For those of us who wonder about how/where the brain contributes to art, scientists at Johns Hopkins are doing an ongoing study of an artist whose career was interrupted by brain damage.
Sunday afternoon I attended one of the most remarkable and fascinating exhibits I had ever seen: An Artist's Journey Through Amnesia. I would never have known about this exhibit were it not for an artist friend of mine who had encountered Lonni Sue while she was recovering (an ongoing process) and was working on her art. He knew about her struggles because she was from the Princeton area, where the exhibit is currently taking place. The exhibit had been at the Walters Art Museum in Baltimore and is now in New Jersey at Morven in Princeton (the former governer's mansion - now a museum).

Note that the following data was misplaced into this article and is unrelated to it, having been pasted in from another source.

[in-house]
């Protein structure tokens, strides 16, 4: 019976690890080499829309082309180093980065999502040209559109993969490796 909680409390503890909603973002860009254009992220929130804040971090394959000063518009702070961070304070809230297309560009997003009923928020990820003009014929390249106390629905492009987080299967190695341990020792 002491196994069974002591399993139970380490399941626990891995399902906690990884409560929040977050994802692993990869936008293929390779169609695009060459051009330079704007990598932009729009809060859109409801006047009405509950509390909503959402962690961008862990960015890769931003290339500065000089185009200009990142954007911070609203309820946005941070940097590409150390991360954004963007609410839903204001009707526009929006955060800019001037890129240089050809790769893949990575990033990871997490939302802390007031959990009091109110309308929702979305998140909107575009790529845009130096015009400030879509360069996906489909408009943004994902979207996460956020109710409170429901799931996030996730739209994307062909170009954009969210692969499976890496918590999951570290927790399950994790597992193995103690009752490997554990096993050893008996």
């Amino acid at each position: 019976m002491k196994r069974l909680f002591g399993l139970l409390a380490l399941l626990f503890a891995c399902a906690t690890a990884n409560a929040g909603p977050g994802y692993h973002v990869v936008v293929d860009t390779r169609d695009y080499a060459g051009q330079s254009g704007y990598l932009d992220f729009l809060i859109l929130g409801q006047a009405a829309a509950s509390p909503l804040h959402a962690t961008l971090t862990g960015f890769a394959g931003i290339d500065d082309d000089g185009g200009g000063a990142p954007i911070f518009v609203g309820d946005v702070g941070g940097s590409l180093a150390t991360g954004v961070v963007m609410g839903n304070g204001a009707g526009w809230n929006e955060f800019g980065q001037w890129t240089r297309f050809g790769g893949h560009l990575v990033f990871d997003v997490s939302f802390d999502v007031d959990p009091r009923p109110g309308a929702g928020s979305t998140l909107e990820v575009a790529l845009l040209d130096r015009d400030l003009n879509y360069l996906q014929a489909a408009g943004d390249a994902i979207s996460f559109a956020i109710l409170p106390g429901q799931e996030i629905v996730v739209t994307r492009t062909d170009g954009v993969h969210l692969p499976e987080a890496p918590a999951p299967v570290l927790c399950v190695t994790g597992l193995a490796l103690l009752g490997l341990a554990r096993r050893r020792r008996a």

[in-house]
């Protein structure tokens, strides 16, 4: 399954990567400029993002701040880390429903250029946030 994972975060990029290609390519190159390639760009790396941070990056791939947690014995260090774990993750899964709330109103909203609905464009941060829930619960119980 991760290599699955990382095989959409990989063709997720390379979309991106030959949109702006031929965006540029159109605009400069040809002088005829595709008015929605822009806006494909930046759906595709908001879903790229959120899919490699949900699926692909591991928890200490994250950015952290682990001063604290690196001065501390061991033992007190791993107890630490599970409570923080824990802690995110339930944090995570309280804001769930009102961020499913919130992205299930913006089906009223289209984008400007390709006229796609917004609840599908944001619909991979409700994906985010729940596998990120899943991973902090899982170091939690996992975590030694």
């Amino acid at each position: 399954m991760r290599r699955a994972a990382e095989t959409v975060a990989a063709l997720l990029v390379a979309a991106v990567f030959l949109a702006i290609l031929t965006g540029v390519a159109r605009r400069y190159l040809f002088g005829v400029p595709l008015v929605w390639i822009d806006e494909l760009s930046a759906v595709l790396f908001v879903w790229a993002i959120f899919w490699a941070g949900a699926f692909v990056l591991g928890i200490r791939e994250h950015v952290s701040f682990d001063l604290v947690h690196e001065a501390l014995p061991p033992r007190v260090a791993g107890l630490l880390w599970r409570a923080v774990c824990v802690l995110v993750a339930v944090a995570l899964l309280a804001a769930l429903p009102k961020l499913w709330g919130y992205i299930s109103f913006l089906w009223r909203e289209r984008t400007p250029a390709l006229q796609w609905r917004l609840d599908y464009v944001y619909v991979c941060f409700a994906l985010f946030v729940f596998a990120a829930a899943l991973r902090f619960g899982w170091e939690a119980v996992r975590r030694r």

In 2007, Lonni Sue Johnson, a talented, whimsical, prolific artist and illustrator who had illustrated books, New Yorker Magazine covers, and done art art for the NY Times, was stricken by encephalitis which left her with permanent brain damage and amnesia.Also, click on this link to see the video about her. She is not only an artist, she plays the viola, which she had no memory of ever having played.
It is amazing to track the progress of her work and how it has changed (and yet retained many of the elements it had before her brain damage). If you are anywhere within driving distance of Morven in Princeton, NJ it is worth seeing.